Artists these days have plenty of places to publish their art online. From social networks, to online galleries, we've covered
these a while back. But the fact remains that you don't actually own any of those sites. They can, and do change their policies and features all the time, and while one day you may think it's enough to publish on a specific site, the next it may become something you don't want to be associated with anymore.
Making a great site
First, pick a platform you'll be happy with, and that will be around for a long time. Going with WordPress
is a good choice, because a majority of blogs out there run on it. You can get a free blog on their hosted service, and then pay for extra features you may need. There are a lot of themes out there to customize your web site with, and many plugins to add functionality. Some paid services make it even easier to build and customize a site, like SquareSpace
, but for these you need to pay upfront.
Regardless which host you pick, and whether you make your own site, or have someone do it for you, here's a few tips to start off. First, don't do Flash. Too many artists in the past decade have handed out their site building project to someone who made the entire thing in Adobe Flash. That's bad for many reasons. First, the site is completely unreadable to many people, including anyone who doesn't have Flash, anyone on an iPhone or iPad, and any blind person with a screen reader. You can create a great looking site without having to rely on it. Instead, use up to date standard technologies like HTML5. If you don't know coding there's plenty of tools
out there for it, some of which don't require you to learn much at all about coding, or again you can pay for a site builder so you can do it all on the web.
As for the visual design itself, remember that the same rules apply here as for ads or newspaper stories. What matters most is the first impression. People need to know by looking at your web site for 5 seconds exactly what it's about. That means you need to have a clear, visually appealing, and simple to navigate site. Too many designers try to cram a whole lot of information on the front page of their site, and it hurts them, because it takes longer for the average viewer to find what they're looking for.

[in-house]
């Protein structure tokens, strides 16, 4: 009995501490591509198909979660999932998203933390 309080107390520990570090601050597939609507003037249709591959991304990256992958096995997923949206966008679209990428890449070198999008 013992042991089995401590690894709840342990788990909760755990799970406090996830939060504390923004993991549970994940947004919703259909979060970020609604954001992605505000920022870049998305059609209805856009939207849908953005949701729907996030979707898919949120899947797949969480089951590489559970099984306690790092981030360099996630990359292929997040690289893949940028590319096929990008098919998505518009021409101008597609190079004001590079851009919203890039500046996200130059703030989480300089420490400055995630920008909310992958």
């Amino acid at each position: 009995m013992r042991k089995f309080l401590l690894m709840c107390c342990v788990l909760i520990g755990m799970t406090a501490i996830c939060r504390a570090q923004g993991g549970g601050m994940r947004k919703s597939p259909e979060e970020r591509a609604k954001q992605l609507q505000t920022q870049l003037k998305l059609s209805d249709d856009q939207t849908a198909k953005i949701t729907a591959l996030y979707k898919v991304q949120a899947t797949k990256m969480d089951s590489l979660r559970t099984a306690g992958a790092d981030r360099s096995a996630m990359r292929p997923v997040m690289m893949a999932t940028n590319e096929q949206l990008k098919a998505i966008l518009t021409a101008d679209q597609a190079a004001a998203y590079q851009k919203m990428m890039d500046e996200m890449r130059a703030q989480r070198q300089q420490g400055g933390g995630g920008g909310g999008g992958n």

Another tip when it comes to design is to use a navigation that people know. Side menus, or top menus, is what most sites do. Trying to be original by having an image reveal the various parts of the sites, and needing the viewer to click on objects in the scene to access other pages, can work in some ad campaigns, but can often be confusing enough for people to just leave and go to the next site instead. Worse, many sites lack basic pages like what is this site about
, and how can I contact the author
I feel there's nothing better to illustrate these points than looking at examples. Here's a few sites I picked just because I liked their design, and to show what artist sites could look like.
This is the site of Amber Jean, and the home page is very typical to what an artist web site could look like. There's a large picture, a clear side navigation bar, the name of the person is showed in clear, big letters, there's sharing buttons to all of her social network presences, and the overall design is appealing. It's not crowded, in fact it's very minimalist, but it brings the message home in a couple of seconds. Then, should someone want to read her blog or see contact information, they can click through to those pages. Also note that the menu isn't static, it has animation features, yet it's all done in HTML, not Flash.
Here's the site of Gerhard Richter. Instead of one large image, he picked a lot of small ones. What I like about it is that the site is very consistent. All the pages are contained within the top navigation menu, and the whole site is branded in the same way. It's easy to navigate and professional looking.
This is the site of an ad agency, and again focuses on a large image. Instead of having a section that lists their various samples however, they have the large image scroll through various ones. This can work as well, as long as the content is easily understood by the viewer. The whole design is very professional.
And finally to contrast with the last example, it's not necessary for the site to be corporate looking. Using bright colors, cartoon characters, and text that's fun and light can work, depending on the message you want to send.
It's up to you to decide the kind of site you want, but hopefully with these tips and examples you now have a better idea of what's available out there, and what result you want to get.